With the driver’s help, they climbed into the carriage. After they were inside, Freifrau Bockmann tapped the ceiling of the coupe with the top of her cane and the driver started the horses moving.
Freifrau Bockmann gazed at her two charges. The one had a boyish figure and a sharp face. It was so typically Russian it almost hurt to look at her. Her features were not very lovely, but her clothing fit her perfectly and she was dressed exquisitely. Her hair was arranged with a touch of genius. The Lady Natalya had made the most of so little although Freifrau Bockmann thought she could see evidence that it was finally growing out. The young countess before her might not be very lovely to look at but her manner and manners were perfect. She sat and stood and walked exactly as you would expect from a countess or even a princess. Yes, she had the perfect demeanor of a princess. Plus that look in her eyes. The Countess Aksinya’s eyes gave an impression of majesty, strength, and power. That seemed very odd to the Freifrau Bockmann.
The Lady Natalya, on the other hand, was a perfect opposite to her countess. Her face was lovely. Her figure was like an opening bloom. Her proportions were exact and perfect. She looked like the picture plates you found in novels about the royalty. Her appearance seemed like a perfect reproduction in life of one of those still portraits. She didn’t show the exact and perfect decorum the Countess did—her face and actions were much more lively. She seemed the exact counterpoint to the Countess, and the Freifrau Bockmann knew, they were both very intelligent.
This is the kind of description I like to use to remind my readers about a character's physical attributes. From another POV, it becomes truth for the reader without the use of telling or omniscient voice. Is it true? I'll leave that to the reader to determine. The fact is that the POV might be prejudice or their opinions slanted in some manner. If you knew Frau Bockmann better, you would know that she is wholly a German/Austrian aristocrat. In other words, she sees everything from the standpoint of a German noble. A Russian is normally not "beautiful" in her mind. The fact she finds Natalya beautiful and Russian is more of a question of how unRussian Natalya looks from Frau Bockmann's standpoint. Further, Frau Bockmann is a good judge of power and strength--she sees it in Aksinya. Aksinya is indeed powerful.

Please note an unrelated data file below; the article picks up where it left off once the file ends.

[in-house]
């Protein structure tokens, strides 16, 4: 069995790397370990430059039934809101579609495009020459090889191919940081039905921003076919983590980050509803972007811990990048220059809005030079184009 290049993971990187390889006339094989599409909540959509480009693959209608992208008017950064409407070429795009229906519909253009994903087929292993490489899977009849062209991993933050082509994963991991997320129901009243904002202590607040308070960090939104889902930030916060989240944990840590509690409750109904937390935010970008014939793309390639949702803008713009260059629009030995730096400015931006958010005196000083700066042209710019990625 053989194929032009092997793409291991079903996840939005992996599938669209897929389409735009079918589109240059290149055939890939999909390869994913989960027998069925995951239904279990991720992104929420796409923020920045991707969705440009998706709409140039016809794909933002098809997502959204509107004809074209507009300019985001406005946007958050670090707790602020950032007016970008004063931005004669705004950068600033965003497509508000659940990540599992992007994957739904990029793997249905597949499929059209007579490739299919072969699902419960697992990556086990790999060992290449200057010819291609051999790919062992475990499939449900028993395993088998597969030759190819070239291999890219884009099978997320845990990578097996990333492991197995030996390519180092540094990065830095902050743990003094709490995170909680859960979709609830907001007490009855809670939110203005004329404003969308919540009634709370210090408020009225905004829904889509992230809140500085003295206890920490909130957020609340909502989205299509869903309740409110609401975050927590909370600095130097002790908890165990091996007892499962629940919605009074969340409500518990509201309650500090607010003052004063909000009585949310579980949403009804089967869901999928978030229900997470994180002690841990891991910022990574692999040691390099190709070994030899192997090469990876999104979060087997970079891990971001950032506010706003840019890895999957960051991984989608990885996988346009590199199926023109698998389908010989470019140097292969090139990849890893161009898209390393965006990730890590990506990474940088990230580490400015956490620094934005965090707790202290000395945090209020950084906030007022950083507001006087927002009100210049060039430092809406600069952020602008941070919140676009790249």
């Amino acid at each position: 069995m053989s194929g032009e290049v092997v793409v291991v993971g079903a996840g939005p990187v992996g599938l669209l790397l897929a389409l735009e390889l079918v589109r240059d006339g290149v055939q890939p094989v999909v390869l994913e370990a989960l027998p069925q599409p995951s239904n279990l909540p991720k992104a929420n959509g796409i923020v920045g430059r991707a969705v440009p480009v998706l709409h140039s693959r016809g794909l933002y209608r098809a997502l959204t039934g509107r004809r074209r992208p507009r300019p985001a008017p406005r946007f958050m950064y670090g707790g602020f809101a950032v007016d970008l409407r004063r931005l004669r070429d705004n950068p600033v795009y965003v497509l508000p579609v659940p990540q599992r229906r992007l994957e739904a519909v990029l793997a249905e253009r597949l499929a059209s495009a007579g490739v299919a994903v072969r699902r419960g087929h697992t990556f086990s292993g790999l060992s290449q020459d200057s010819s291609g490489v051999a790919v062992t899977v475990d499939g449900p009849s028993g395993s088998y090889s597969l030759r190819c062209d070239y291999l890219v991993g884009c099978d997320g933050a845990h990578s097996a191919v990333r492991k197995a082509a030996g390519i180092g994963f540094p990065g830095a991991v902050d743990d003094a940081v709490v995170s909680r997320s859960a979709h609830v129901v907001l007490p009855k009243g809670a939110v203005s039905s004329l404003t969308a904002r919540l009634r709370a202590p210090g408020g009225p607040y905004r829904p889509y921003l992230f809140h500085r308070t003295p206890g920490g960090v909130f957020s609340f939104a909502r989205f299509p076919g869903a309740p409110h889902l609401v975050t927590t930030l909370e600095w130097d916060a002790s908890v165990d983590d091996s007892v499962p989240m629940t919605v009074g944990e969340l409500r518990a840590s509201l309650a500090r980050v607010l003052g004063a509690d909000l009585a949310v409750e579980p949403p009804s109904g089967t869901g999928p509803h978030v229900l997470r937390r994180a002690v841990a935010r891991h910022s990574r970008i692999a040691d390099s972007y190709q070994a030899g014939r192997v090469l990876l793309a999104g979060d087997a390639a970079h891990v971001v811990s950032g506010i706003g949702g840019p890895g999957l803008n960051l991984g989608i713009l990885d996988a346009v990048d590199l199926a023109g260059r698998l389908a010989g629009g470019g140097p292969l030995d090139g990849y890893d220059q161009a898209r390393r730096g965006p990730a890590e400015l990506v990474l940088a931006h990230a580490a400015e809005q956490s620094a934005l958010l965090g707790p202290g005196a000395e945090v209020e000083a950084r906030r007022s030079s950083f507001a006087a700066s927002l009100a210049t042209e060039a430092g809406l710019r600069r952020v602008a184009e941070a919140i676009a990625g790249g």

Here is a picture of a Russian aristocrat for comparison:
This is generally how Frau Bockmann sees Aksinya. Is this "beautiful?" From a Russian POV the woman is beautiful, but this is not necessarily the beauty of a German, an Austrian, an American, a British person. Every culture and every nationality views beauty differently. Not that there are no similarities between cultures, but it is absolutely true that cultures view many normal aspects of life differently. If you ever looked at paintings from different eras, you can trace the changes in "cultural beauty." In some writing, it may be good enough to call someone or something beautiful, but that disregards these differences that are very critical to each culture.
A little on beauty, but the point of this exercise is to show a person from a different POV. This isn't purely discovery or other's conversation--not at this point.
For more information, you can visit my author site http://www.ldalford.com/, and my individual novel websites: